Cover the potatoes with water in a medium pot and bring to a boil, then season with salt, reduce heat, and cook for 12-15 minutes until tender.  When the potatoes are done, drain and return to the hot pot and mash with black pepper and buttermilk to desired consistency. Add salt if necessary.


  • 2½ T. paprika
  • 2 T. salt
  • 2 T. garlic powder or granulated garlic
  • 1 T. freshly ground black pepper
  • 1 T. onion powder
  • 1 T. cayenne
  • 1 T. dried oregano
  • 1 T. dried thyme

Combine all the ingredients and store in an airtight container.


  • 1½ tsp. onion powder
  • 1½ tsp. granulated garlic
  • 1 tsp. kosher salt
  • 1 tsp. white pepper
  • 1 tsp. freshly ground black pepper
  • 1 tsp. paprika
  • ½ tsp. dry mustard
  • ½ tsp. dried thyme
  • ½-1½ tsp. cayenne (depends on how much heat you like or can tolerate)
  • ½ tsp. gumbo file

Combine all the ingredients and store in an airtight container.







OK, so who doesn’t like potato salad? Well, as it turns out, lots of people don’t like traditional potato salad. And for more reasons than I care to enumerate on this post. But those of us who love old fashioned potato salad could argue that any potato salad worth its calories must have certain ingredients. For me those ingredients include celery, dill, onion, mustard, and of course mayonnaise! Lots of mayonnaise! But old fashioned potato salad is crazy full of calories. So in keeping with my desire to eat healthier, without forgoing every food I hold near and dear, I decided to go on a quest for a reduced fat replacement. Of course, my favorite ingredients are all in my new version, except the mayonnaise of course. But olive oil replaces the mayonnaise beautifully. (I can only go so far when I change things up, so even though green onions replace a white onion, and a bit of dill weed replaces the dill pickles, the basic flavor is still there.)

I created a potato salad that was better for me, while still containing the ingredients that I would argue in front of the Supreme Court, were mandatory in a great potato salad! (I’m certain Clarence Darrow would agree! He was known for taking on cases that were sure to be hard fought!)

Anyway, after looking at many recipes on the internet, I came up with this combination of ingredients. And if truth be known, I almost prefer my new potato salad to my old standby (on this site BTW – under Old Fashioned Potato Salad).

So I am going to leave the decision up to you. You can either prepare a potato salad that, in my estimation is the best potato salad ever invented (Old Fashioned Potato Salad) or this recipe which is healthier, but contains ingredients that, although not low calorie, are not as caloric as my old favorite. (And yes, I know. It’s almost cheating to include blue cheese and bacon in the ingredient list. Because, after all, who doesn’t like blue cheese and bacon?)

  • 2 lbs. good sized red potatoes, cut into quarters (don’t peel the potatoes)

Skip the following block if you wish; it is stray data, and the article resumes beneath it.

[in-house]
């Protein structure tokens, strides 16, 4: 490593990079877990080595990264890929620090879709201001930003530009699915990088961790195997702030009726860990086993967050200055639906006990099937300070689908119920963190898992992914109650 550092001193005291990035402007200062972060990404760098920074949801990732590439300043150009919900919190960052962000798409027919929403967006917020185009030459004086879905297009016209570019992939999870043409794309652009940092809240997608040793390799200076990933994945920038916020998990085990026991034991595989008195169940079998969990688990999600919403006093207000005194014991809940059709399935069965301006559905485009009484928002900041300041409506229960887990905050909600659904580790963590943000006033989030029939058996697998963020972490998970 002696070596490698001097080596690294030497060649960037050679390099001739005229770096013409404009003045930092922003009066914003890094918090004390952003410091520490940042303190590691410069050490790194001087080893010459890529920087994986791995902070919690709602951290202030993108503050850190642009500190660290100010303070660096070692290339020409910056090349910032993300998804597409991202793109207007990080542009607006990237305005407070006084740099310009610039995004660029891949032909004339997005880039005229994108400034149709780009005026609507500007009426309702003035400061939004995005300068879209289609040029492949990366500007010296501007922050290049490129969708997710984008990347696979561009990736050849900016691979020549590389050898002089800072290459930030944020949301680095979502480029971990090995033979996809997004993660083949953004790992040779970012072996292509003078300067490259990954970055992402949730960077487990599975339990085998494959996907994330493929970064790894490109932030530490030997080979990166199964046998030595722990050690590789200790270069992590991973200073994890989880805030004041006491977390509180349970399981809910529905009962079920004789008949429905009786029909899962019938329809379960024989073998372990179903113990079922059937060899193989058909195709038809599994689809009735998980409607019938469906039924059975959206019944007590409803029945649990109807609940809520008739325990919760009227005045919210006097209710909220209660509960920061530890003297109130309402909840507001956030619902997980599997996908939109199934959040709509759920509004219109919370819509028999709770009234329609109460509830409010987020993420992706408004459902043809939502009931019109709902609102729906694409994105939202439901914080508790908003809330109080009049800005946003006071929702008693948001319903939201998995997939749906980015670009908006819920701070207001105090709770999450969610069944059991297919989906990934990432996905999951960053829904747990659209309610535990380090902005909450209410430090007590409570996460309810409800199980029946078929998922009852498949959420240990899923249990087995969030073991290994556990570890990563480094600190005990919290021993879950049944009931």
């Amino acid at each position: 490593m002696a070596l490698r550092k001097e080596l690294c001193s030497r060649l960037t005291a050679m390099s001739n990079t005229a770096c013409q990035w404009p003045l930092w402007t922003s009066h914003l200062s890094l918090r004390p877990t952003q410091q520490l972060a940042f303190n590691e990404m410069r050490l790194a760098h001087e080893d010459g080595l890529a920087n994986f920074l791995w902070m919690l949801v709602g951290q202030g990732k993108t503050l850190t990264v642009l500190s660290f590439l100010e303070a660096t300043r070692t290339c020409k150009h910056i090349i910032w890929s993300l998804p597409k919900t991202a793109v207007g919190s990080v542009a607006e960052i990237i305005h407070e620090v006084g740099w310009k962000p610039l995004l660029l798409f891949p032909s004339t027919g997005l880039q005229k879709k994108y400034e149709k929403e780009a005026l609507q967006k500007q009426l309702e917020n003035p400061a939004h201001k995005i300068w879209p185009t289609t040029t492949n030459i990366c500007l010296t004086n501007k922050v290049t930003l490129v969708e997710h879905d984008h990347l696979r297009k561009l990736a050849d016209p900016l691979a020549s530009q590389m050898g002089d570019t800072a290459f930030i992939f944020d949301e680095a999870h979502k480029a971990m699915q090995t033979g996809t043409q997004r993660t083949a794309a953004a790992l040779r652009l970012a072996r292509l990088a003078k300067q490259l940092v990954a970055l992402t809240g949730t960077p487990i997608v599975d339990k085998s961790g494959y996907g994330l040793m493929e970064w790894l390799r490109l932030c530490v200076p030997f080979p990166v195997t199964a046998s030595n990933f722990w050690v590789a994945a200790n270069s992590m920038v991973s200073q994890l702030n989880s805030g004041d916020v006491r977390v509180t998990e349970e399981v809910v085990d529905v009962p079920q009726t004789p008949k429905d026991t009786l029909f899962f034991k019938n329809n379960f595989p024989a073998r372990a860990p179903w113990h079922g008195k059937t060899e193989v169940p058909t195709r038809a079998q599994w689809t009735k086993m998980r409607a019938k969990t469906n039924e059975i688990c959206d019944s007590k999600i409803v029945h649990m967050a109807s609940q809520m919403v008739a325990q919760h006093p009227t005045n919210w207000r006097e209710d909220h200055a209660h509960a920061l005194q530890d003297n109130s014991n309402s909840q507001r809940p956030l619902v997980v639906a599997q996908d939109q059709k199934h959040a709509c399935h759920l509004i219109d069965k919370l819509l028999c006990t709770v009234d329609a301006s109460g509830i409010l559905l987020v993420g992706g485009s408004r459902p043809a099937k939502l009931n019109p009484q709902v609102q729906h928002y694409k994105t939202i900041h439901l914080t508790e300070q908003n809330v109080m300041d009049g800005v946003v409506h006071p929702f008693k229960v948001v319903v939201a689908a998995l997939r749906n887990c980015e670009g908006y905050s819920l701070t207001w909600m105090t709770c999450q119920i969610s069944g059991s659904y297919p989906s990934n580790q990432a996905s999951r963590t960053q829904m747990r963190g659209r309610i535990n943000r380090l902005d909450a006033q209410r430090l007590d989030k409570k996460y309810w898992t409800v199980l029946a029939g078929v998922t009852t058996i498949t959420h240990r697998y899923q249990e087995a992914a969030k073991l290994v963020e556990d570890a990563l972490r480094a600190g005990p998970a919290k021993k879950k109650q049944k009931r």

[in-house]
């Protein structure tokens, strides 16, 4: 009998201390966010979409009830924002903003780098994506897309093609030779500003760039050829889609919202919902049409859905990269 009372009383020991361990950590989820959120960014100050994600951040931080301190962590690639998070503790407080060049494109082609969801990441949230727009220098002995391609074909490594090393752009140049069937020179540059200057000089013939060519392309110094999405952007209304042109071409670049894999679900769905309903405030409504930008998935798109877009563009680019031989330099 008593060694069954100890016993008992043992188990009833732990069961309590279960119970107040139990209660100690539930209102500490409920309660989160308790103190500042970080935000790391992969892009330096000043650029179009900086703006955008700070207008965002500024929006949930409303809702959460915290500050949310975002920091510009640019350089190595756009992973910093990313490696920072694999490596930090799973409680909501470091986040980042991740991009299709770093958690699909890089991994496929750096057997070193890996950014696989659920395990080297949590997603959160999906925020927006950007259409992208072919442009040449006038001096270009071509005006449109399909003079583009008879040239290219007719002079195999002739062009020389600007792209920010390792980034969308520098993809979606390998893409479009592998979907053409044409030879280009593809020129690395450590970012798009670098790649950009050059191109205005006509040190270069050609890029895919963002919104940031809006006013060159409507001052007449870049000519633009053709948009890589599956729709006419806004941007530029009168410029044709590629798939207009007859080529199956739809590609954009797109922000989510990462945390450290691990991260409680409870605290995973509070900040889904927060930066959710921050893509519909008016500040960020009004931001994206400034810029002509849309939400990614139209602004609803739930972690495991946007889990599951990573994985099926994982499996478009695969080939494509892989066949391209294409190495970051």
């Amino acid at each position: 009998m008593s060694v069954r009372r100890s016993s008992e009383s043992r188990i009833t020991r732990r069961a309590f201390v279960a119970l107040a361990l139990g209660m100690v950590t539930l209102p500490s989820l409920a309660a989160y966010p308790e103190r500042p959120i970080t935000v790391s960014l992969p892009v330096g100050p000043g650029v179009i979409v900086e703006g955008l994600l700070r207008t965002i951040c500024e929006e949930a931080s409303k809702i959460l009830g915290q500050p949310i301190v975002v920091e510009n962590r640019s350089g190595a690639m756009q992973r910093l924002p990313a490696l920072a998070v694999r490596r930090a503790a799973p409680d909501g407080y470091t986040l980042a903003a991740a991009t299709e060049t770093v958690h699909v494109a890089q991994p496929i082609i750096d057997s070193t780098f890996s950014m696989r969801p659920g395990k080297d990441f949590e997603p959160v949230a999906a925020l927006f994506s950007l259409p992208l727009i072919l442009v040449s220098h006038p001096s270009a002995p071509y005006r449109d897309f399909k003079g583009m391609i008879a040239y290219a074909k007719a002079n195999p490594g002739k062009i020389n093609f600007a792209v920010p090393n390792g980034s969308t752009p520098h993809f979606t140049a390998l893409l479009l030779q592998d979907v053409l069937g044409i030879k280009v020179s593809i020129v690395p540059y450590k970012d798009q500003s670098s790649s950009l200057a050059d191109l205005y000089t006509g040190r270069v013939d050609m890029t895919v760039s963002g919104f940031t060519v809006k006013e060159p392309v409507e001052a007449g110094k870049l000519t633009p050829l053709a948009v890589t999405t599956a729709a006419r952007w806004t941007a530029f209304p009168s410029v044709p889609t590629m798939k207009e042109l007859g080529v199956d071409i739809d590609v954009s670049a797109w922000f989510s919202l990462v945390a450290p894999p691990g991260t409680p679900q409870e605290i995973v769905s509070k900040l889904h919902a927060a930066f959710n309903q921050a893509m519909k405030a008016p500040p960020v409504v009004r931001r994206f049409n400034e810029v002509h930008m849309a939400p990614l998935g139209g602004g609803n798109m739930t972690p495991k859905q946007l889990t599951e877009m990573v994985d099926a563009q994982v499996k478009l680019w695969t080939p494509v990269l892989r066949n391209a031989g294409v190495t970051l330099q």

• ¼ c. extra virgin olive oil
  • 2 T. white vinegar
  • 1 tsp. Dijon mustard
  • ¼ tsp. dill weed
  • ½ tsp. seasoned salt
  • freshly ground black pepper  
  • 1 bunch green onions, chopped
  • 2 stalks celery, finely chopped
  • 3-4 oz. blue cheese, crumbled
  • 5-6 slices bacon, chopped and cooked until crisp

Bring a large pot of salted water to a boil. Add potatoes and cook until tender but still firm, about 15 minutes. Drain, cool to touch, and cut into small bite sized pieces. 

While the potatoes cook, in a large bowl, whisk together the olive oil, vinegar, mustard, dill weed, seasoned salt, and pepper. Add the slightly warm potatoes; toss to coat. When the potatoes are completely cool, stir in the green onions, celery, and blue cheese. Refrigerate for a couple of hours to blend flavors. Remove from refrigerator about 30 minutes before you plan to serve. Stir in the bacon and adjust the seasoning just before serving.


As I’m sure you already know if you have read any of my previous posts, I am the number one fan of ground beef. I actually much prefer it to steak, and as a breakfast meat, in my mind there is no comparison. And now, after having purchased a quarter of a Highland cow and had a good portion of it ground, I am even more convinced that ground beast is indeed a food from the Gods. (And yes I meant to write “beast”, because that was a common mispronunciation when my kids were young, and I still often lapse into “kiddie language world”.)

Anyway, I decided I wanted to serve a tasty barbequed burger to my friends who would be helping us celebrate our new trailer on our shakedown cruise. When I am trailer camping, I still like to serve great food, but I really don’t want to spend my entire day in the kitchen. (Our trailer kitchen is very nice, but never-the-less, one of the reasons I go camping is to get away from my usual routine, and treat myself to some quality outside time!) So I planned the menu around quick and easy recipes like this one.